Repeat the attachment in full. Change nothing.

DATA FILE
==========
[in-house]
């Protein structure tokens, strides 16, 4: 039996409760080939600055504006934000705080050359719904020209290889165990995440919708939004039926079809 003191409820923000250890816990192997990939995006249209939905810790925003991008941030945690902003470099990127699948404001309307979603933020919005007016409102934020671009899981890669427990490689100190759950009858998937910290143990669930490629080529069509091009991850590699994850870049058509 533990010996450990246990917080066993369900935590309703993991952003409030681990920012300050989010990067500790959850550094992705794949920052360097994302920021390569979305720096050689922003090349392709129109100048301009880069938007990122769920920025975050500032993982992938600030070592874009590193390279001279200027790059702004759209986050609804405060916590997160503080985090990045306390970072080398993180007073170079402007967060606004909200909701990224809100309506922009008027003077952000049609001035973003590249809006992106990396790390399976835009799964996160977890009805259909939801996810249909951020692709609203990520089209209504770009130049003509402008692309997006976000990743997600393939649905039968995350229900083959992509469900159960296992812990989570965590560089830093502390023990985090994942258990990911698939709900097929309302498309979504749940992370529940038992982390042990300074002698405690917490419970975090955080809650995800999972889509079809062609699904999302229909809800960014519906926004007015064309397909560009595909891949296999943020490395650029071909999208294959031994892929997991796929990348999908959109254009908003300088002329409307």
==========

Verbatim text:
[in-house]
């Protein structure tokens, strides 16, 4: 039996409760080939600055504006934000705080050359719904020209290889165990995440919708939004039926079809 003191409820923000250890816990192997990939995006249209939905810790925003991008941030945690902003470099990127699948404001309307979603933020919005007016409102934020671009899981890669427990490689100190759950009858998937910290143990669930490629080529069509091009991850590699994850870049058509 533990010996450990246990917080066993369900935590309703993991952003409030681990920012300050989010990067500790959850550094992705794949920052360097994302920021390569979305720096050689922003090349392709129109100048301009880069938007990122769920920025975050500032993982992938600030070592874009590193390279001279200027790059702004759209986050609804405060916590997160503080985090990045306390970072080398993180007073170079402007967060606004909200909701990224809100309506922009008027003077952000049609001035973003590249809006992106990396790390399976835009799964996160977890009805259909939801996810249909951020692709609203990520089209209504770009130049003509402008692309997006976000990743997600393939649905039968995350229900083959992509469900159960296992812990989570965590560089830093502390023990985090994942258990990911698939709900097929309302498309979504749940992370529940038992982390042990300074002698405690917490419970975090955080809650995800999972889509079809062609699904999302229909809800960014519906926004007015064309397909560009595909891949296999943020490395650029071909999208294959031994892929997991796929990348999908959109254009908003300088002329409307």